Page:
Bitcoin Rallies As Allegations Of Trading Irregularities Swirl

It’s been a torrid few days for bitcoin, the now globally known cryptocurrency. A price rally kicked off that has, over the past week, pushed the value of bitcoin up by around 25 percent.

Trading near the $580 mark, bitcoin is still down around 50 percent from its record, late-2013 highs, but the life that it’s showing could once again bolster consumer interest in the stuff. Interestingly, bitcoin transaction trading volume isn’t up. In fact, daily bitcoin transactions have settled into a consistent range of between 50,000 and 75,000 per day, according to Coinbase.

While transaction volume is flat, total traded bitcoin is up sharply on major exchanges. So, we’re seeing about the same number of transactions, with each trading event involving more bitcoin.

Here’s the one-month chart (Via BitcoinAverage) of volume — bitcoins bought and sold, not the numerical tally of total transactions — from major exchanges (Coinbase is excluded):

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And, from the same source, a one-month price chart. See if you can spot the line-up:

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The rally itself comes at a soul-searching moment for the bitcoin. A recently published investigation called the ‘Willy Report’ alleges that bot accounts on the Mt.Gox exchange led to massive price inflation last November, the month that saw bitcoin reach its all-time record highs.

Here’s he key excerpt from the report, detailing how the supposed bot ‘Willy’ executed massive transactions:

So basically, each time, (1) an account was created, (2) the account spent some very exact amount of USD to market-buy coins ($2,500,000 was most common), (3) a new account was created very shortly after. Repeat. In total, a staggering ~$112 million was spent to buy close to 270,000 BTC – the bulk of which was bought in November. So if you were wondering how Bitcoin suddenly appreciated in value by a factor of 10 within the span of one month, well, this may be why. Not Chinese investors, not the Silkroad bust – these events may have contributed, but they may not have been main reason. But more on that later.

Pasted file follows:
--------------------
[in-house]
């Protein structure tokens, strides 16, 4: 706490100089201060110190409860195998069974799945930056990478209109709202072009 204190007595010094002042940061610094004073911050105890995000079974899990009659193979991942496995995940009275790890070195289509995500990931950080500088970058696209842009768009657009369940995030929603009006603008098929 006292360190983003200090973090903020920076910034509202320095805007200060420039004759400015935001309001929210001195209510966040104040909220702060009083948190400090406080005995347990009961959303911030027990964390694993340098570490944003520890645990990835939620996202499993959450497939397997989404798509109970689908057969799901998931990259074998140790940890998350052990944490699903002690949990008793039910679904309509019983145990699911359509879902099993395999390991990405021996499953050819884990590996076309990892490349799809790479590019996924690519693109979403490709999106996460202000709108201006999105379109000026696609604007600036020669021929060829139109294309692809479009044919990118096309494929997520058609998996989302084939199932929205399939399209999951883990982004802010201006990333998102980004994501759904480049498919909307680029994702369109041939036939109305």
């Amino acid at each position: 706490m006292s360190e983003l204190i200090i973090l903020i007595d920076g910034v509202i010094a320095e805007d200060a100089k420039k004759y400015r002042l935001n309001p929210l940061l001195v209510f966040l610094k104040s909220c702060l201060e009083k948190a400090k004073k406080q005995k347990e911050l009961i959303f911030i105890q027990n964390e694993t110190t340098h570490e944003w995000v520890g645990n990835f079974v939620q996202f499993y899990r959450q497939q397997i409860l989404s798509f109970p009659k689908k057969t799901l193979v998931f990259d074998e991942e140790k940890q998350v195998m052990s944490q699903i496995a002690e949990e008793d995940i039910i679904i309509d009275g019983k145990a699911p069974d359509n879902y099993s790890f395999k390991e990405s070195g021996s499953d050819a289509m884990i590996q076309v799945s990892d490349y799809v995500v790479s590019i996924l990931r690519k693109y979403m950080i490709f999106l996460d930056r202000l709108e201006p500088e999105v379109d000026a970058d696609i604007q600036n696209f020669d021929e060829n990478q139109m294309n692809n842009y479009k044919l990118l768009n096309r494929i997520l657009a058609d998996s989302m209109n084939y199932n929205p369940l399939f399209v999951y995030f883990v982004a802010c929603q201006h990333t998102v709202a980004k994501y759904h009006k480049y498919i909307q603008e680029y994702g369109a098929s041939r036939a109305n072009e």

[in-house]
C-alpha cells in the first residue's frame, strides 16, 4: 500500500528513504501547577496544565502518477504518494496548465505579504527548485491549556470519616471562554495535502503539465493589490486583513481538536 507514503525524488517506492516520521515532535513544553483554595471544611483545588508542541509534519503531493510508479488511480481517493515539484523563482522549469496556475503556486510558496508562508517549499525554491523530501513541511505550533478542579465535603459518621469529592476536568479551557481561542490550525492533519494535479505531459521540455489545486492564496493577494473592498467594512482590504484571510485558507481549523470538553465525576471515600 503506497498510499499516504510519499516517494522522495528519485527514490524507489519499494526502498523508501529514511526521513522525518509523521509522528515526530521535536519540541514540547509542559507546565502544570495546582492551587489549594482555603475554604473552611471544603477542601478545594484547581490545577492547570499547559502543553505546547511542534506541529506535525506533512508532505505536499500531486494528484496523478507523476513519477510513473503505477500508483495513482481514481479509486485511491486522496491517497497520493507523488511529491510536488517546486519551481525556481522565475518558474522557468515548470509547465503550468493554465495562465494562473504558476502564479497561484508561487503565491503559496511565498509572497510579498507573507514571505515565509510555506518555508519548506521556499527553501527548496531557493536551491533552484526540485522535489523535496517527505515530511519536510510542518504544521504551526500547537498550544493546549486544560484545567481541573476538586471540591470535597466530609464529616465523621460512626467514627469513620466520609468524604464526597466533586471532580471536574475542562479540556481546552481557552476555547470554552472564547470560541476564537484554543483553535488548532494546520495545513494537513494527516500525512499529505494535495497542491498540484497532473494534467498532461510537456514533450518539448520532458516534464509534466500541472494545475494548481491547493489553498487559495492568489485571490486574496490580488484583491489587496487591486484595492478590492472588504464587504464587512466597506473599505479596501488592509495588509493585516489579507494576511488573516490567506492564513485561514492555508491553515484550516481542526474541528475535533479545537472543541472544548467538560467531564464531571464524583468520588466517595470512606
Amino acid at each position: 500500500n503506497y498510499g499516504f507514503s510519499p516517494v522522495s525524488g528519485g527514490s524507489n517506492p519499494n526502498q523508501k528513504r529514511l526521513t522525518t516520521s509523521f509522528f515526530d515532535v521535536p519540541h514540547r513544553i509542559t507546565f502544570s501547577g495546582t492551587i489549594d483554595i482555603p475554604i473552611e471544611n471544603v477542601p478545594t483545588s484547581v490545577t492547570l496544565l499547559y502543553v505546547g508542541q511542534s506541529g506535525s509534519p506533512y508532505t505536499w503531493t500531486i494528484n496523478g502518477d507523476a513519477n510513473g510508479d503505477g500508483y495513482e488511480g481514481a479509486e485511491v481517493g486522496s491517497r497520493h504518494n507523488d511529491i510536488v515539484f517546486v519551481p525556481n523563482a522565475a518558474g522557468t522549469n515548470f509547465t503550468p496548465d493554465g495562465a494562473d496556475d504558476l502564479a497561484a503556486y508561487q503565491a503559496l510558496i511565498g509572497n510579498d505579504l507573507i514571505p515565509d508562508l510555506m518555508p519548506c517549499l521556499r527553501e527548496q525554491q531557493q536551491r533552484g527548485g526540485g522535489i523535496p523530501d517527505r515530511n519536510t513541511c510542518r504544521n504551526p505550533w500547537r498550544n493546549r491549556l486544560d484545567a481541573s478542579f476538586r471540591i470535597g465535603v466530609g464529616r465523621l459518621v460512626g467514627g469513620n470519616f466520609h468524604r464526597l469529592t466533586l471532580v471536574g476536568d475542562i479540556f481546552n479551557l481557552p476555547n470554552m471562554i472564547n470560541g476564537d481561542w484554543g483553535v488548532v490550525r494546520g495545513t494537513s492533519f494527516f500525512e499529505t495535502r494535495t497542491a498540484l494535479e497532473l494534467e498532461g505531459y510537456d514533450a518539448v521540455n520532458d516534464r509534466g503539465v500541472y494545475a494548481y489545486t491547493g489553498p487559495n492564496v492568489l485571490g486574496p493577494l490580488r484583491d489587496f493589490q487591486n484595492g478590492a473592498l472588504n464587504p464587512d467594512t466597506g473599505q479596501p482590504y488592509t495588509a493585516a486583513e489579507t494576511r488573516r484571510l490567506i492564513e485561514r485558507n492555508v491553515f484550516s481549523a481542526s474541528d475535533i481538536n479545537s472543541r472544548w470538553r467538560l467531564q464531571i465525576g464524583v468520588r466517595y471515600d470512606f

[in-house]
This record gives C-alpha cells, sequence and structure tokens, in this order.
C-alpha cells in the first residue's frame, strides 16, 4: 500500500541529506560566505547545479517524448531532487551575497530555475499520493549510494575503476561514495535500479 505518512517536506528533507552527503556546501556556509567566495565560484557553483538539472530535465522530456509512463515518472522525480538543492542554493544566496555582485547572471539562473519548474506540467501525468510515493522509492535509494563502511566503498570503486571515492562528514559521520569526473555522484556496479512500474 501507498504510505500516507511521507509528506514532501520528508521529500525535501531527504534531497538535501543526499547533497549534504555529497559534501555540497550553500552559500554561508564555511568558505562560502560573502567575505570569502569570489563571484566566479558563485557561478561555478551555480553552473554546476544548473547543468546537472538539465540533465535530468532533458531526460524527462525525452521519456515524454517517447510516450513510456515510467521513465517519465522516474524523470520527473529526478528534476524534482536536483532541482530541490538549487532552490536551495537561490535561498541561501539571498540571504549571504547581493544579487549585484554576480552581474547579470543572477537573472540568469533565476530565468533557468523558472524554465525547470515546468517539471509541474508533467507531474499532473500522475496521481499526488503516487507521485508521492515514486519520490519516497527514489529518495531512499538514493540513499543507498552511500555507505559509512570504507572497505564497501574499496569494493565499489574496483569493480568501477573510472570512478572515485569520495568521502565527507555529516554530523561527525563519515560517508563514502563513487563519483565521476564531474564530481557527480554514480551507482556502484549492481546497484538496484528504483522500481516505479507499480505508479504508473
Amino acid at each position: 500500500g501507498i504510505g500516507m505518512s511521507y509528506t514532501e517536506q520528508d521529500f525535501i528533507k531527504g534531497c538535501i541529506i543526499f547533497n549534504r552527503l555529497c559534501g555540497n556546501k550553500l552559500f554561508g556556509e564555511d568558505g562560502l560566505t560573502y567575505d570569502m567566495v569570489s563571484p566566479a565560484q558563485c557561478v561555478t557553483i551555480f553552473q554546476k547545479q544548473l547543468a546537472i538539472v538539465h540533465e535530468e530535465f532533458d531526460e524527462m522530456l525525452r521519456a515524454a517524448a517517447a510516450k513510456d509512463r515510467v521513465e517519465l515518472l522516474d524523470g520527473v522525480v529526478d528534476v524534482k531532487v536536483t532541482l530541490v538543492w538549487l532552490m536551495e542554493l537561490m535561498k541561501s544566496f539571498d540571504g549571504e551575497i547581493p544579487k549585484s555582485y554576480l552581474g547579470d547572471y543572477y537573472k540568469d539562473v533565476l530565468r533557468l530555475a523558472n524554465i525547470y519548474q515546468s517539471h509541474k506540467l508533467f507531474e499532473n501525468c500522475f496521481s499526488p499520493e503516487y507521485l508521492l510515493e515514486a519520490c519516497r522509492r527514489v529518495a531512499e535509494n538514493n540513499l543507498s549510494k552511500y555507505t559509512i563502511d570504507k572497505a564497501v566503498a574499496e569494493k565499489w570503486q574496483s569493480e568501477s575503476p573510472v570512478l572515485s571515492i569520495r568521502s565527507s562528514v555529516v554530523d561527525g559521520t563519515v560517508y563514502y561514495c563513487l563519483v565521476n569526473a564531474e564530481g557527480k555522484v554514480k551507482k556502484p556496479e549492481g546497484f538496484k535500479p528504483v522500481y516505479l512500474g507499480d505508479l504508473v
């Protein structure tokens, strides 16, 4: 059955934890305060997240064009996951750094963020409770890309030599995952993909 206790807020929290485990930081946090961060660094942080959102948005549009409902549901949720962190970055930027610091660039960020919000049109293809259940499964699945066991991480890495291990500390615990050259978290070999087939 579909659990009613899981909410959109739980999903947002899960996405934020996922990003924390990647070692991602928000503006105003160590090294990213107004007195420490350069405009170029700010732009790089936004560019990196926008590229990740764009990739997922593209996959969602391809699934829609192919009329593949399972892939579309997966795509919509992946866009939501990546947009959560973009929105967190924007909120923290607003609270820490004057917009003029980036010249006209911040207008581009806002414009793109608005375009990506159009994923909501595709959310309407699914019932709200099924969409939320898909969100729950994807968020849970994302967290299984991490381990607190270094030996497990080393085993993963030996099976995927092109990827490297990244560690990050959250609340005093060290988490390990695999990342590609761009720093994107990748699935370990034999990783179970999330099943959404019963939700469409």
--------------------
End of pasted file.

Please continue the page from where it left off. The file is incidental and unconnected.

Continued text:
There has been pushback since, with some arguing that Chinese bitcoin markets were in fact the leading driver of the past price spike. Other criticism has centered on the idea that one or two trading accounts could not have influenced so large a global market.

As bitcoin’s price has yo-yoed, I’ve kept a closer eye on bitcoin transaction volume than its current dollar conversion price. If the bitcoin network is growing — the key metric of expanding adoption, in my view — transaction volume should rise. That would imply greater implied potential utility per coin, thus increasing their value.

Which usage metric do we care more about? Transaction volume, or total bitcoin traded? Both, really, but I think that rising raw transaction volume itself would point to more pedestrian usage of bitcoin — not everyone is going to buy or sell several bitcoin at once, and, as bitcoin fans are trying to tie the cryptocurrency into normal life, we should expect to see rising numbers of small purchases if they are succeeding.

Whatever the case, rising bitcoin sales and a rally mean that big dollars are buying into the cyrptocurrency.